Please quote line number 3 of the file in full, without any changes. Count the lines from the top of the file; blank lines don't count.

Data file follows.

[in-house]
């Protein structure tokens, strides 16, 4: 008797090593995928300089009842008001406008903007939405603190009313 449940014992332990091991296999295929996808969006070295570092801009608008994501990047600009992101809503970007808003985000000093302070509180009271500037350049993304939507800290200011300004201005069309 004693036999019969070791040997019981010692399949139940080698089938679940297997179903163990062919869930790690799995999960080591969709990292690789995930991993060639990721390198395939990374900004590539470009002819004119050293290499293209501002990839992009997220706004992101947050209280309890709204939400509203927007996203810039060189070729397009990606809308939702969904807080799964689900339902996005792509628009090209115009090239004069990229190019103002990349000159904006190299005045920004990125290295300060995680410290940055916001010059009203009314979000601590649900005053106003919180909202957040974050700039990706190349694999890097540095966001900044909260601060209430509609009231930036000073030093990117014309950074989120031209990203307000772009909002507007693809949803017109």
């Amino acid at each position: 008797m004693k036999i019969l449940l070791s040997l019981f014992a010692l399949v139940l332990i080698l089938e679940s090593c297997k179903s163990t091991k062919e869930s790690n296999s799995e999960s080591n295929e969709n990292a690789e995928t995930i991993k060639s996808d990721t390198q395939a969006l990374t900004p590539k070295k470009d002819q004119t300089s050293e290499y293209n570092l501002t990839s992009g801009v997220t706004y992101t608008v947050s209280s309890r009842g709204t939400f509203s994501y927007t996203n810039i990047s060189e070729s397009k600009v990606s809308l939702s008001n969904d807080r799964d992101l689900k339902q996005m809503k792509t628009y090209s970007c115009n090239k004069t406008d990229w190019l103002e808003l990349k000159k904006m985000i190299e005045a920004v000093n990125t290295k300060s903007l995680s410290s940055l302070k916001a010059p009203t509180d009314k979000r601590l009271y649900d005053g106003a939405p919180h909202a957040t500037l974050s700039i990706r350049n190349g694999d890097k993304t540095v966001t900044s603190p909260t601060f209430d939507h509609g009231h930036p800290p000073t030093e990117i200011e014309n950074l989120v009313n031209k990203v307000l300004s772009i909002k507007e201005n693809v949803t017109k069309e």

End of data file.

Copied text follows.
């Amino acid at each position: 008797m004693k036999i019969l449940l070791s040997l019981f014992a010692l399949v139940l332990i080698l089938e679940s090593c297997k179903s163990t091991k062919e869930s790690n296999s799995e999960s080591n295929e969709n990292a690789e995928t995930i991993k060639s996808d990721t390198q395939a969006l990374t900004p590539k070295k470009d002819q004119t300089s050293e290499y293209n570092l501002t990839s992009g801009v997220t706004y992101t608008v947050s209280s309890r009842g709204t939400f509203s994501y927007t996203n810039i990047s060189e070729s397009k600009v990606s809308l939702s008001n969904d807080r799964d992101l689900k339902q996005m809503k792509t628009y090209s970007c115009n090239k004069t406008d990229w190019l103002e808003l990349k000159k904006m985000i190299e005045a920004v000093n990125t290295k300060s903007l995680s410290s940055l302070k916001a010059p009203t509180d009314k979000r601590l009271y649900d005053g106003a939405p919180h909202a957040t500037l974050s700039i990706r350049n190349g694999d890097k993304t540095v966001t900044s603190p909260t601060f209430d939507h509609g009231h930036p800290p000073t030093e990117i200011e014309n950074l989120v009313n031209k990203v307000l300004s772009i909002k507007e201005n693809v949803t017109k069309e």